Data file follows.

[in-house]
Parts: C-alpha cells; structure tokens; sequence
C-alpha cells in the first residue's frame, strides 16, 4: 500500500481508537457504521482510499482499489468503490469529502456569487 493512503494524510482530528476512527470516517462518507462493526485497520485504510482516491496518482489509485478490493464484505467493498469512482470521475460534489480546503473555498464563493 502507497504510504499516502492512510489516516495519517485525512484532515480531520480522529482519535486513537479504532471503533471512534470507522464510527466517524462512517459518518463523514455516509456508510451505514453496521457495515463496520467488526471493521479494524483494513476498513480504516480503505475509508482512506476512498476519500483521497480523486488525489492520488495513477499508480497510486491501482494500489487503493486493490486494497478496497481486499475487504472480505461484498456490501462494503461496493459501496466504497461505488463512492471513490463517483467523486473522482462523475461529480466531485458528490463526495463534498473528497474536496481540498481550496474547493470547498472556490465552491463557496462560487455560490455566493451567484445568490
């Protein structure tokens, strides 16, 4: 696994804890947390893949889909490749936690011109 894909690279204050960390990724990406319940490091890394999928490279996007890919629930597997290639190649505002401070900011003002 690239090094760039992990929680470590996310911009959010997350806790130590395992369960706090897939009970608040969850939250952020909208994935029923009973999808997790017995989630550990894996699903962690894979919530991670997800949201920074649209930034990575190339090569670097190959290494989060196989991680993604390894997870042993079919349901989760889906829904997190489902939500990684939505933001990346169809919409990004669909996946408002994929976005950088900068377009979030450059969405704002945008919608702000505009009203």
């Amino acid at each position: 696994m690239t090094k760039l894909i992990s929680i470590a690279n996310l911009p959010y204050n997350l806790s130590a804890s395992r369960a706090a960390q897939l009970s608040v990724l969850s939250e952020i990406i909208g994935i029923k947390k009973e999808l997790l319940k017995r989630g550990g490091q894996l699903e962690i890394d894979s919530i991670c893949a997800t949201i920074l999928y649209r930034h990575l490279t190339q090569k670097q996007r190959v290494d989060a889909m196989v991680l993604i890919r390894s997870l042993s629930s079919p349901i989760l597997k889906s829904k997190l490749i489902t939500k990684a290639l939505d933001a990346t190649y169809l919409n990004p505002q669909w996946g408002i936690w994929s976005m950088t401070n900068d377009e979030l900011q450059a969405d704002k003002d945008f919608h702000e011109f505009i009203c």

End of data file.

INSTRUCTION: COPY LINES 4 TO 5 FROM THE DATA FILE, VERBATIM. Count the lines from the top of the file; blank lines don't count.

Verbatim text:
């Protein structure tokens, strides 16, 4: 696994804890947390893949889909490749936690011109 894909690279204050960390990724990406319940490091890394999928490279996007890919629930597997290639190649505002401070900011003002 690239090094760039992990929680470590996310911009959010997350806790130590395992369960706090897939009970608040969850939250952020909208994935029923009973999808997790017995989630550990894996699903962690894979919530991670997800949201920074649209930034990575190339090569670097190959290494989060196989991680993604390894997870042993079919349901989760889906829904997190489902939500990684939505933001990346169809919409990004669909996946408002994929976005950088900068377009979030450059969405704002945008919608702000505009009203």
């Amino acid at each position: 696994m690239t090094k760039l894909i992990s929680i470590a690279n996310l911009p959010y204050n997350l806790s130590a804890s395992r369960a706090a960390q897939l009970s608040v990724l969850s939250e952020i990406i909208g994935i029923k947390k009973e999808l997790l319940k017995r989630g550990g490091q894996l699903e962690i890394d894979s919530i991670c893949a997800t949201i920074l999928y649209r930034h990575l490279t190339q090569k670097q996007r190959v290494d989060a889909m196989v991680l993604i890919r390894s997870l042993s629930s079919p349901i989760l597997k889906s829904k997190l490749i489902t939500k990684a290639l939505d933001a990346t190649y169809l919409n990004p505002q669909w996946g408002i936690w994929s976005m950088t401070n900068d377009e979030l900011q450059a969405d704002k003002d945008f919608h702000e011109f505009i009203c």